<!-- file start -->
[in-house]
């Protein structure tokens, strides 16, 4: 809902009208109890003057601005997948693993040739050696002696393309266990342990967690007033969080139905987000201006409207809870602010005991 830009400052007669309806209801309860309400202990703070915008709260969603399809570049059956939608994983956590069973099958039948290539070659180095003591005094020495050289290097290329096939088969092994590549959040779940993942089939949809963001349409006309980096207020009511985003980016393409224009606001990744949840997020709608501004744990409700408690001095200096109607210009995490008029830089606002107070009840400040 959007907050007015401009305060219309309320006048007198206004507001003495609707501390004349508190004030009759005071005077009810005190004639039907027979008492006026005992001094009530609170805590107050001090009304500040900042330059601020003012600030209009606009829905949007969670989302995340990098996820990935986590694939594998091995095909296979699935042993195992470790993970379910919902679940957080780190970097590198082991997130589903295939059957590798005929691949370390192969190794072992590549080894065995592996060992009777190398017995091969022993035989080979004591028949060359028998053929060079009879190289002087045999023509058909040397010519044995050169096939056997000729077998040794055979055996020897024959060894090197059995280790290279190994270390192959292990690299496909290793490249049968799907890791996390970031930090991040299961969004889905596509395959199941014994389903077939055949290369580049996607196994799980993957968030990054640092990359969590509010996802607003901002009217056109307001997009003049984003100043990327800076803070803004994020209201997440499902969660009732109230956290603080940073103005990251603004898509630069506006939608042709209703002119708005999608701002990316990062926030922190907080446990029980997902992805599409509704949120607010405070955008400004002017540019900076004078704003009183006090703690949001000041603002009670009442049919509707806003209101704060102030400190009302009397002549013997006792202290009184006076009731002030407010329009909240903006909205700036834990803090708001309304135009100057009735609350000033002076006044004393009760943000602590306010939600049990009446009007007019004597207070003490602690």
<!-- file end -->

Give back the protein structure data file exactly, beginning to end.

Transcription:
[in-house]
């Protein structure tokens, strides 16, 4: 809902009208109890003057601005997948693993040739050696002696393309266990342990967690007033969080139905987000201006409207809870602010005991 830009400052007669309806209801309860309400202990703070915008709260969603399809570049059956939608994983956590069973099958039948290539070659180095003591005094020495050289290097290329096939088969092994590549959040779940993942089939949809963001349409006309980096207020009511985003980016393409224009606001990744949840997020709608501004744990409700408690001095200096109607210009995490008029830089606002107070009840400040 959007907050007015401009305060219309309320006048007198206004507001003495609707501390004349508190004030009759005071005077009810005190004639039907027979008492006026005992001094009530609170805590107050001090009304500040900042330059601020003012600030209009606009829905949007969670989302995340990098996820990935986590694939594998091995095909296979699935042993195992470790993970379910919902679940957080780190970097590198082991997130589903295939059957590798005929691949370390192969190794072992590549080894065995592996060992009777190398017995091969022993035989080979004591028949060359028998053929060079009879190289002087045999023509058909040397010519044995050169096939056997000729077998040794055979055996020897024959060894090197059995280790290279190994270390192959292990690299496909290793490249049968799907890791996390970031930090991040299961969004889905596509395959199941014994389903077939055949290369580049996607196994799980993957968030990054640092990359969590509010996802607003901002009217056109307001997009003049984003100043990327800076803070803004994020209201997440499902969660009732109230956290603080940073103005990251603004898509630069506006939608042709209703002119708005999608701002990316990062926030922190907080446990029980997902992805599409509704949120607010405070955008400004002017540019900076004078704003009183006090703690949001000041603002009670009442049919509707806003209101704060102030400190009302009397002549013997006792202290009184006076009731002030407010329009909240903006909205700036834990803090708001309304135009100057009735609350000033002076006044004393009760943000602590306010939600049990009446009007007019004597207070003490602690």